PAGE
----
Eskil Abrahamsen Blomfeldt

Implementing a new backend for Qt Purchasing

Published Wednesday August 26th, 2015
5 Comments on Implementing a new backend for Qt Purchasing
Posted in Mobile, Qt, Qt in depth

A bit more than a year ago, we released the Qt Purchasing module as part of our commercial offering. This module provides cross-platform APIs to enable in-app purchases in your application, and the current released version works together with the app store on iOS and the Google Play store on Android.

Recently, however, we decided to release the module into open source under LGPLv3 in Qt 5.7, hoping that it will prove to be useful for the Qt community as a whole, and that we can work together to evolve it further. There are many different app stores out there, and the ambitious goal should of course be to support all of them! So far, so good: Just a few days after the Qt Purchasing module had been uploaded to the Qt Project, Jake Petroules contributed a patch which enables module to work with the Mac Store on OS X as well.

To assist those of your out there who might have interest in a particular online store and want to participate in increasing the value of Qt Purchasing, I decided to write a guide on how you would go about actually implementing a new backend, as the interfaces are currently largely undocumented outside of Andy Nichols’ and my own brain.

QInAppPurchaseBackend

The first thing you want to do, is to create a subclass of QInAppPurchaseBackend. Throughout this blog, I will refer to a hypothetical store instead of an actual one, as this will allow us to focus on how the APIs were intended to be used instead of gritty platform details.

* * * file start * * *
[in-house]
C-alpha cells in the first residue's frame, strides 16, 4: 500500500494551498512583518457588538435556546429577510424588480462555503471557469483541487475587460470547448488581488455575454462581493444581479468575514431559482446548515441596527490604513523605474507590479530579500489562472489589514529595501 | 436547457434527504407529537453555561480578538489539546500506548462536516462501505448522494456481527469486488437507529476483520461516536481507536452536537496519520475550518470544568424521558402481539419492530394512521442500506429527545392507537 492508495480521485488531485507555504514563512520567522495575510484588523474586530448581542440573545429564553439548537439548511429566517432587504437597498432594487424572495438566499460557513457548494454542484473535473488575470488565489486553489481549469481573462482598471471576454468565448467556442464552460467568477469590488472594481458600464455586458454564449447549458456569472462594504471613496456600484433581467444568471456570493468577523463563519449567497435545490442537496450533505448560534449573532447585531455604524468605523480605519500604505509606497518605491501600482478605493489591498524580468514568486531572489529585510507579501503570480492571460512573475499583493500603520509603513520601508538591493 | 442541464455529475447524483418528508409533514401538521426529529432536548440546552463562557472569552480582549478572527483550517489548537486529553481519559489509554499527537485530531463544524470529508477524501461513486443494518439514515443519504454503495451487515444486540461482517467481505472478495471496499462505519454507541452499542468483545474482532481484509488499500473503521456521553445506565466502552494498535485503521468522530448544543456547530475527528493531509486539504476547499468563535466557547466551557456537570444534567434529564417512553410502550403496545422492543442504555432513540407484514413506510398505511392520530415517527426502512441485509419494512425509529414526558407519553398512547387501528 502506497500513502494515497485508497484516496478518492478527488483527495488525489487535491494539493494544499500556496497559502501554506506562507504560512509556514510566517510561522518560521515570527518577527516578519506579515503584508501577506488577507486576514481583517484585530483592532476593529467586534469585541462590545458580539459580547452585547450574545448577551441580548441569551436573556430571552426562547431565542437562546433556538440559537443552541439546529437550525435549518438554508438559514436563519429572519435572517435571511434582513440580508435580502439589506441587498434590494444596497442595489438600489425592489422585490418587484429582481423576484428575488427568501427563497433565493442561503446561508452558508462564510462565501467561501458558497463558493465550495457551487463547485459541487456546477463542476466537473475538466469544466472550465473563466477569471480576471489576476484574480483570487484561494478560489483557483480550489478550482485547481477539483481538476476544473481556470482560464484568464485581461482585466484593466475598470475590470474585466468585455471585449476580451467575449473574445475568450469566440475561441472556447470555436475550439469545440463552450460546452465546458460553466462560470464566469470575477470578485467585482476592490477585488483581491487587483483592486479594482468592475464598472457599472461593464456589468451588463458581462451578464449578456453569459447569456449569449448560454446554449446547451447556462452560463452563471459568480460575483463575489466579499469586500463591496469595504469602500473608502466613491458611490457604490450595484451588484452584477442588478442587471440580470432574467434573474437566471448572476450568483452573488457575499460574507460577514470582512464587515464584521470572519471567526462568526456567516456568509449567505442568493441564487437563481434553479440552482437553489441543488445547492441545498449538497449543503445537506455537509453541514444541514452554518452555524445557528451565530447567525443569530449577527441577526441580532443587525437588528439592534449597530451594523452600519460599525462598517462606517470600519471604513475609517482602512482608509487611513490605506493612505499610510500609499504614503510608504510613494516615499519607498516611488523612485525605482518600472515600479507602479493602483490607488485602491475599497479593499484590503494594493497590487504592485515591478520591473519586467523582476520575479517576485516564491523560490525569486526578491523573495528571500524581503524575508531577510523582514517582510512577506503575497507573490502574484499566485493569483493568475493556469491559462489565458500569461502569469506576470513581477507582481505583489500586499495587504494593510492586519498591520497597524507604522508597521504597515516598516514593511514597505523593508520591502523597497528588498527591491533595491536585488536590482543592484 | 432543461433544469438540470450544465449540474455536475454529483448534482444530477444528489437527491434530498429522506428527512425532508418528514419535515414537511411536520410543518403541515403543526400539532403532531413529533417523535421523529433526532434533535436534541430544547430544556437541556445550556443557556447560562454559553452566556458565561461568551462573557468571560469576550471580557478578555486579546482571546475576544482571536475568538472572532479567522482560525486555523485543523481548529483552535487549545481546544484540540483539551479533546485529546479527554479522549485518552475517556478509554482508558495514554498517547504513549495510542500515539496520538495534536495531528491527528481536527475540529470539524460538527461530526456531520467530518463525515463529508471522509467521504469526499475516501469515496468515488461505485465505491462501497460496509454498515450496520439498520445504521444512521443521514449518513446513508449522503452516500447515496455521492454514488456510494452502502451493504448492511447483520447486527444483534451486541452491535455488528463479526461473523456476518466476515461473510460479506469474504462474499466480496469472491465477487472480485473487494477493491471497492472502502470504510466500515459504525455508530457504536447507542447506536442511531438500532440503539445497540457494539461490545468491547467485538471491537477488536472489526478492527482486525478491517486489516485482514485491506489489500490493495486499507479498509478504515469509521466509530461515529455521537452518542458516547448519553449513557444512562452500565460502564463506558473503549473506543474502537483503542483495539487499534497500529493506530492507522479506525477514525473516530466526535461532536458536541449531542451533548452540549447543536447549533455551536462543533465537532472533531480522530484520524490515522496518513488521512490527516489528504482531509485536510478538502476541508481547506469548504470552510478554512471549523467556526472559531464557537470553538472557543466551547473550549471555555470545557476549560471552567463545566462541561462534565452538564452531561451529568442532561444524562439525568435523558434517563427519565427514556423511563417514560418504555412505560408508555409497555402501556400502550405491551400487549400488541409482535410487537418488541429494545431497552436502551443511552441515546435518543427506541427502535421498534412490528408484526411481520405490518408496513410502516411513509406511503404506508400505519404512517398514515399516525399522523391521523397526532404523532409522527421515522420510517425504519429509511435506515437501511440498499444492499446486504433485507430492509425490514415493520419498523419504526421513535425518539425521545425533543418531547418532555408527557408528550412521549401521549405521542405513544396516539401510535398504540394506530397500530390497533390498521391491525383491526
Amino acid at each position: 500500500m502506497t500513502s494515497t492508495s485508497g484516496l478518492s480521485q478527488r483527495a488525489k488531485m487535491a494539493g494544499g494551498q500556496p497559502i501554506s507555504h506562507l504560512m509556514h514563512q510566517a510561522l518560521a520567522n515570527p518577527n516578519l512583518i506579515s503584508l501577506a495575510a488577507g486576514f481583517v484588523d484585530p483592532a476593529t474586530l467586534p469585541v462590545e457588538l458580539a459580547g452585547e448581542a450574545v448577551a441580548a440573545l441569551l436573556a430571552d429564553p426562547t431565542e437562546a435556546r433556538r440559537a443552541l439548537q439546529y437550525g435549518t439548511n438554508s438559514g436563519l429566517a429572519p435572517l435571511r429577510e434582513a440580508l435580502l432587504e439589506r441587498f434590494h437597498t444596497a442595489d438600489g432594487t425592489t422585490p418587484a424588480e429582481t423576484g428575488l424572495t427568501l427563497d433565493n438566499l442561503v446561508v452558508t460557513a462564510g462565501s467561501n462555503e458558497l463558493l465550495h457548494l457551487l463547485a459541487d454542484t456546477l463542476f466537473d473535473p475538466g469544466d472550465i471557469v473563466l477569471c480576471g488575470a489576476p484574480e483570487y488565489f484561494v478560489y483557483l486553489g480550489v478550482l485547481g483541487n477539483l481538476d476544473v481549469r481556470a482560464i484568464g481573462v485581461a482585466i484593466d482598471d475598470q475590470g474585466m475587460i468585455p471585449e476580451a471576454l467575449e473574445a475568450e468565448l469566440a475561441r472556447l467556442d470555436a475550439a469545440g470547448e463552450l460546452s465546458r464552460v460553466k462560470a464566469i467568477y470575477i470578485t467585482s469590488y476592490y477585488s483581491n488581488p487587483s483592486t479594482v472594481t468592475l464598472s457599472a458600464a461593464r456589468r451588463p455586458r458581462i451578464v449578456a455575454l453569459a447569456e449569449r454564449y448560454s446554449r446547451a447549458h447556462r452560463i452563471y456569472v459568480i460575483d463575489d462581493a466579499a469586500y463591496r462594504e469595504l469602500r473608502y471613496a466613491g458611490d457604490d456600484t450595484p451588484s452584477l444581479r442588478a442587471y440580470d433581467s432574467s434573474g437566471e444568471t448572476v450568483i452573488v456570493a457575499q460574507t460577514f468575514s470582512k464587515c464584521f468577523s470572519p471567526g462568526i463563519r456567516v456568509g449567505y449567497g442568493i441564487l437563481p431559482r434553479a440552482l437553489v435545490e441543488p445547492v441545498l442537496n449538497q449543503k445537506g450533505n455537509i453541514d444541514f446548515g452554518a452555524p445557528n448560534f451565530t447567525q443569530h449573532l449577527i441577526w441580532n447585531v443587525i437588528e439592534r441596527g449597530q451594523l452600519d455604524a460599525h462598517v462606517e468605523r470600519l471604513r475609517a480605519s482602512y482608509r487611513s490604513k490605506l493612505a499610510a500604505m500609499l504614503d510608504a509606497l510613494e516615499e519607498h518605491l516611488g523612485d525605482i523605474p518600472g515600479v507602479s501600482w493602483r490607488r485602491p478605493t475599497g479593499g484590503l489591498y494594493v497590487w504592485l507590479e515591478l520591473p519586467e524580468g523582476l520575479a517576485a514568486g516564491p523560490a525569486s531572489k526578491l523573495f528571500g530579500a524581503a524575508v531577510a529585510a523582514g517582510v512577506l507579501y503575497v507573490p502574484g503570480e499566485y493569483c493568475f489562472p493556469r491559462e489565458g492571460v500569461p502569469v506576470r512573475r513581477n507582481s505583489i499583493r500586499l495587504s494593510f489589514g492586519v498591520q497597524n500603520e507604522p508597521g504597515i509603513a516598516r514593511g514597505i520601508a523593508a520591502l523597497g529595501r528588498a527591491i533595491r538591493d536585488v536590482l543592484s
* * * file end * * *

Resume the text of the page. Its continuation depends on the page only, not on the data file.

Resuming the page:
class QAcmeInAppPurchaseBackend: public QInAppPurchaseBackend
{
public:
    void initialize();
    bool isReady() const;
    void queryProducts(const QList &products);
    void queryProduct(QInAppProduct::ProductType productType, const QString &identifier);
    void restorePurchases();
    void setPlatformProperty(const QString &propertyName, const QString &value);
};

I’ll go through the functions one by one, but first, to make sure your backend is created when the application initializes Qt Purchasing, edit the QInAppPurchaseBackendFactory to create an instance of your class.

QInAppPurchaseBackend *QInAppPurchaseBackendFactory::create()
{
#if defined(Q_OS_ANDROID)
    return new QAndroidInAppPurchaseBackend;
#elif defined (Q_OS_MAC)
    return new QMacInAppPurchaseBackend;

// Making a backend for ACME OS
#elif defined (Q_OS_ACME)
    return new QAcmeInAppPurchaseBackend;

#else
    return new QInAppPurchaseBackend;
#endif
}

Note that an application is assumed to connect to single store which is identifiable at run-time.

The initialize() and isReady() functions

If your backend needs to do any initialization work, implement the initialize() function. This is called when the user of the APIs registers the first product, either by calling QInAppStore::registerProduct(), or declaratively in QML.

The initialize() function should either execute all necessary steps to initialize() synchronously and then emit the ready() signal, or, if the process is asynchronous, as it is with Google Play, it should launch the initialization process and emit ready() when it’s done.

void QAcmeInAppPurchaseBackend::initialize()
{
    NativeAcmeAPI::connectToAppStore(this);
}

void QAcmeInAppPurchaseBackend::nativeAcmeAppStoreReadyCallback()
{
    m_isReady = true;
    emit ready();
}

bool QAcmeInAppPurchaseBackend::isReady() const
{
    return m_isReady;
}

The isReady() function should return true if, and only if, the backend is ready.

The queryProducts() and queryProduct() functions

Once the backend has been initialized, it should be ready for calls to either queryProducts() or queryProduct(). Since the underlying APIs might not support getting a list of all products associated with the application, the user will register them manually with the IDs they have been assigned in the external store.